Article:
This article defines a subgroup-defining function, viz., a rule that takes a group and outputs a unique subgroup
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## Definition

The solvable radical or radical or solvable core of a finite group, or more generally, for a slender group, is defined in the following equivalent ways:

1. It is the join of all solvable normal subgroups of the group.
2. It is the join of all solvable characteristic subgroups of the group.
3. It is the unique largest solvable normal subgroup of the group.
4. It is the unique largest solvable characteristic subgroup of the group.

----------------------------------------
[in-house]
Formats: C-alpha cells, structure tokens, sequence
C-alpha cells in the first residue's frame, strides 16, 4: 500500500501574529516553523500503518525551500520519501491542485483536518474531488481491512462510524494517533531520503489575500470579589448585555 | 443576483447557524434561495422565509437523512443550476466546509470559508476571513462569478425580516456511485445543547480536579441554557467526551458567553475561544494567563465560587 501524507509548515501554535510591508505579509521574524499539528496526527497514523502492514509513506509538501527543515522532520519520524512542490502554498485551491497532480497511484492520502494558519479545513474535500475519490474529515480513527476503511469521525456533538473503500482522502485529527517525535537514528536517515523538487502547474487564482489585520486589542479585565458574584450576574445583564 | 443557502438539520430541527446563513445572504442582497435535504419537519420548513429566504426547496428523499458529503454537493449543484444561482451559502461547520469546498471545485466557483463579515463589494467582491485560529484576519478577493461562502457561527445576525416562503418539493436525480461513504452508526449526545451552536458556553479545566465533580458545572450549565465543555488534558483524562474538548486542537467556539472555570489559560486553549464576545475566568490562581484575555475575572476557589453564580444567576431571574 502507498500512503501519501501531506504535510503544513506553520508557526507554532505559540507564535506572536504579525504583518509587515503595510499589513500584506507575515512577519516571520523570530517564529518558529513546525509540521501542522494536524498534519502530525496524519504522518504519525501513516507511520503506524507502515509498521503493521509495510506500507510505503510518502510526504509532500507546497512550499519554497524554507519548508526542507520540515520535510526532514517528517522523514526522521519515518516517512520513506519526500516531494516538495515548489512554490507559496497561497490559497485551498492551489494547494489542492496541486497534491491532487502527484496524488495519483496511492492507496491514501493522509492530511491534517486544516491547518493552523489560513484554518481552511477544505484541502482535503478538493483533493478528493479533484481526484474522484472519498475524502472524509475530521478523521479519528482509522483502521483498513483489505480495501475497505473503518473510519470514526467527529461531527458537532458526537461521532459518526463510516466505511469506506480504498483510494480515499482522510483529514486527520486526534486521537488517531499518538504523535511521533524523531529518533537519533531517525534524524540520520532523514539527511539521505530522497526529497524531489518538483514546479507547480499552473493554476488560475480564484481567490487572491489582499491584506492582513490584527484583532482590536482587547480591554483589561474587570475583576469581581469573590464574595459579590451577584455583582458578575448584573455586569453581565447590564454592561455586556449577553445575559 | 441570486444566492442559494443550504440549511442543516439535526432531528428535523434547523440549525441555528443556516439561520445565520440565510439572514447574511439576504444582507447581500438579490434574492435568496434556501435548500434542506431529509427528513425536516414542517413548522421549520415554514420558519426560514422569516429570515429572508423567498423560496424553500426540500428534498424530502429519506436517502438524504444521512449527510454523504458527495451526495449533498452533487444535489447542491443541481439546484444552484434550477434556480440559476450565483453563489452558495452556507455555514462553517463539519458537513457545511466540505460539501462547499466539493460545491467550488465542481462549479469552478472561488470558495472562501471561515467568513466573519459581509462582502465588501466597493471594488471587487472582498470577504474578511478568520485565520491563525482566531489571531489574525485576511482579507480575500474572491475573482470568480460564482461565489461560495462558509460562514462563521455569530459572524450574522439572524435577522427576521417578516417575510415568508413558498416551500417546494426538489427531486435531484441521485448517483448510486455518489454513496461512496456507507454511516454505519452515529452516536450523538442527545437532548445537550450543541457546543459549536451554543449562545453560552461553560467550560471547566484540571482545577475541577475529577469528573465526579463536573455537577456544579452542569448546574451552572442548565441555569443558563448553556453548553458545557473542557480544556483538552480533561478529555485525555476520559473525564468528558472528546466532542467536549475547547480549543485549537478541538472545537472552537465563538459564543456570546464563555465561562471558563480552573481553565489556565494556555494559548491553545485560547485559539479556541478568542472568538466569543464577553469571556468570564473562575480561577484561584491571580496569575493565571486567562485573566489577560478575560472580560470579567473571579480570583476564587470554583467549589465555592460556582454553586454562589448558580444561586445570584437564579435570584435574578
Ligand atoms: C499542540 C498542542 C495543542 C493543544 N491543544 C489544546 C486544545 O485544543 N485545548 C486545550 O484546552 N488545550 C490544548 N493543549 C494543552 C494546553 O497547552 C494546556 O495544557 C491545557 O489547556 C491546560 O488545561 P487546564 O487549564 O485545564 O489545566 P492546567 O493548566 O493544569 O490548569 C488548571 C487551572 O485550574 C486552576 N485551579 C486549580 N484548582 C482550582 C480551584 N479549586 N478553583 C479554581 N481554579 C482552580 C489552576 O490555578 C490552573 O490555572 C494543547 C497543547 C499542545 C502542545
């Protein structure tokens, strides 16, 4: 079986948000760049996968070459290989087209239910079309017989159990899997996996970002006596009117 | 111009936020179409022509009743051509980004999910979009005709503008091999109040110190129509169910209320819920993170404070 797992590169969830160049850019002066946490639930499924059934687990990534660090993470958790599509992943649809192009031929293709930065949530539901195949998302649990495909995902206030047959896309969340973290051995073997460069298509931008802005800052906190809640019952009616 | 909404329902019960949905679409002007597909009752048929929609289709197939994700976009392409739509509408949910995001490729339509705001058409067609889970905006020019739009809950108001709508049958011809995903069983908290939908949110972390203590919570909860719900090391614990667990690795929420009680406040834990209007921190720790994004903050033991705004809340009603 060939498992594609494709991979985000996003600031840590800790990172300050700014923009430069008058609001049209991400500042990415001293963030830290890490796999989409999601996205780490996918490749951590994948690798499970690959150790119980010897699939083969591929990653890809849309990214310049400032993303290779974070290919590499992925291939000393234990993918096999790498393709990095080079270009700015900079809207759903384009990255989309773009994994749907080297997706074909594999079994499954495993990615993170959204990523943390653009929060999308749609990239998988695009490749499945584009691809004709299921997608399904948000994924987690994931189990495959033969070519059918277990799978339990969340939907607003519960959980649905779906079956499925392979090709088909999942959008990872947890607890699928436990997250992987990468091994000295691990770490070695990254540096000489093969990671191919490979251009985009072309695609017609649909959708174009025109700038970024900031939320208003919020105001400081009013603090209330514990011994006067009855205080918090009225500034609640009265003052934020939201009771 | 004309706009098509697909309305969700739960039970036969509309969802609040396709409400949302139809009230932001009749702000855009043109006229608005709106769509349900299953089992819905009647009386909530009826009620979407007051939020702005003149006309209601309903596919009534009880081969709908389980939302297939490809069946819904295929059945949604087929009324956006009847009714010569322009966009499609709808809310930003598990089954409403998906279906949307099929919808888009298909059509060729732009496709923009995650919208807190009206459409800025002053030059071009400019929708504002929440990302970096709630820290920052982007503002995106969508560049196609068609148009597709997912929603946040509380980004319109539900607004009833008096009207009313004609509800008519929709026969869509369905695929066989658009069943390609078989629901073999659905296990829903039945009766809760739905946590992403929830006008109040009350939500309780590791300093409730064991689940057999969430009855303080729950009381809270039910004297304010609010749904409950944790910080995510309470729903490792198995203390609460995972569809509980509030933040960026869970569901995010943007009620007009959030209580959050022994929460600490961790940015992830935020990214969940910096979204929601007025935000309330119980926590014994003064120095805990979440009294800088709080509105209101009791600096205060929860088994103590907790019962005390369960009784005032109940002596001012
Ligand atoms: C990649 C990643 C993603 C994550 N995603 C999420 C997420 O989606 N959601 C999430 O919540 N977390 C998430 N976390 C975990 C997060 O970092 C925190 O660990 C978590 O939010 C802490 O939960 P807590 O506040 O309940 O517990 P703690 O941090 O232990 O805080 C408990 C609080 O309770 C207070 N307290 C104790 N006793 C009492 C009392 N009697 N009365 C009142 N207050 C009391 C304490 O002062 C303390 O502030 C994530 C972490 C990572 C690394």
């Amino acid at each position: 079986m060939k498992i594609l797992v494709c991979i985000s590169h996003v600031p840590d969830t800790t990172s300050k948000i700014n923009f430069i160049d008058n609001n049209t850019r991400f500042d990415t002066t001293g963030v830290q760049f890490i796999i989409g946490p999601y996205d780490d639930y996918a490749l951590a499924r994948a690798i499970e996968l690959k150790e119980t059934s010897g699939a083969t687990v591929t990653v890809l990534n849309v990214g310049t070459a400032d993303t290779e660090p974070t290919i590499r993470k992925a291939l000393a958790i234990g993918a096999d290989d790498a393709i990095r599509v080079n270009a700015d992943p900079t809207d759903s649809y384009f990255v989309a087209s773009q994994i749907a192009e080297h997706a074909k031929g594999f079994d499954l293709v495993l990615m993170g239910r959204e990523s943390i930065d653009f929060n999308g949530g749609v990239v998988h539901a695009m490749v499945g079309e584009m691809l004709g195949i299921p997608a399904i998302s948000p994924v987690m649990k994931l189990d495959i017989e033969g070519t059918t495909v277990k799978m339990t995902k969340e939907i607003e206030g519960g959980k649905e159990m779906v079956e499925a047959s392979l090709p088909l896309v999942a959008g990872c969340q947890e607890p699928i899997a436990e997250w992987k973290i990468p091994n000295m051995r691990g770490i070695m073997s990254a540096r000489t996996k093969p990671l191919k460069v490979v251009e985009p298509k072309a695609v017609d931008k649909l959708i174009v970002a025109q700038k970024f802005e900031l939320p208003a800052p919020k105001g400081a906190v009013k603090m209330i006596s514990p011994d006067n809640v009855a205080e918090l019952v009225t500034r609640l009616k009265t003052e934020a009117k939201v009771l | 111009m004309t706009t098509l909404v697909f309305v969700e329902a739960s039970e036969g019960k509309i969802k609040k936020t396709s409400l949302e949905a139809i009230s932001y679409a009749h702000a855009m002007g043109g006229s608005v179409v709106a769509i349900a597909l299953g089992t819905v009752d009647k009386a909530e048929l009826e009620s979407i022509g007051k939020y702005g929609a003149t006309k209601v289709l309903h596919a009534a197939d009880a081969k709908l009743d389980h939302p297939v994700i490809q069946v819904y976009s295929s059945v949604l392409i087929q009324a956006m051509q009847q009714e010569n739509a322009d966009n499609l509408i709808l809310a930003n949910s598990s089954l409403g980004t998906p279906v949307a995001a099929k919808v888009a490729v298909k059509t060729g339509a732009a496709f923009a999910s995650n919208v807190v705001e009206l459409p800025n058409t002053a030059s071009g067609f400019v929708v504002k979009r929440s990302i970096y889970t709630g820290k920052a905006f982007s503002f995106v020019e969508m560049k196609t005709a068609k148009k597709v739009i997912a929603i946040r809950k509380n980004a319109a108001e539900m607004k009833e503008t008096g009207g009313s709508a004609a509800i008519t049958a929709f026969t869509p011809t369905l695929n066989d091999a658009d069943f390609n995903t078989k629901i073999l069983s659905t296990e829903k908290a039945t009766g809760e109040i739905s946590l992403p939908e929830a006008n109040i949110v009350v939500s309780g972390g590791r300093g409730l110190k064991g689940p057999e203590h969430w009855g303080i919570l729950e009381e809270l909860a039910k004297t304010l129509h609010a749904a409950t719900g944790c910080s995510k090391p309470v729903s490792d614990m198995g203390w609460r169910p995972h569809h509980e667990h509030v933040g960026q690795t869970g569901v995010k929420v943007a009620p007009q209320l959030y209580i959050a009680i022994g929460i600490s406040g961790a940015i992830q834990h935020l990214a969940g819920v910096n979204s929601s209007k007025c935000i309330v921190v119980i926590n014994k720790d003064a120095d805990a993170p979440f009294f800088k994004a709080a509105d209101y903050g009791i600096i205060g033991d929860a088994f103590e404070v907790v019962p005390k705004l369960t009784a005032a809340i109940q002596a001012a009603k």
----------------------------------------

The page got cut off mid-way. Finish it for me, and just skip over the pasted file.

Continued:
For a finite group $G$, the solvable radical is denoted $\operatorname{Rad}(G)$ or $\mathcal{O}_\infty(G)$.

For an arbitrary group, the join of all solvable normal subgroups need not be solvable, hence the solvable radical may not be well-defined. However, if the join is solvable, then it satisfies all the conditions (1) - (4) and is termed the solvable radical.

There is a corresponding notion for algebraic groups that is extremely important. For more, see radical of an algebraic group.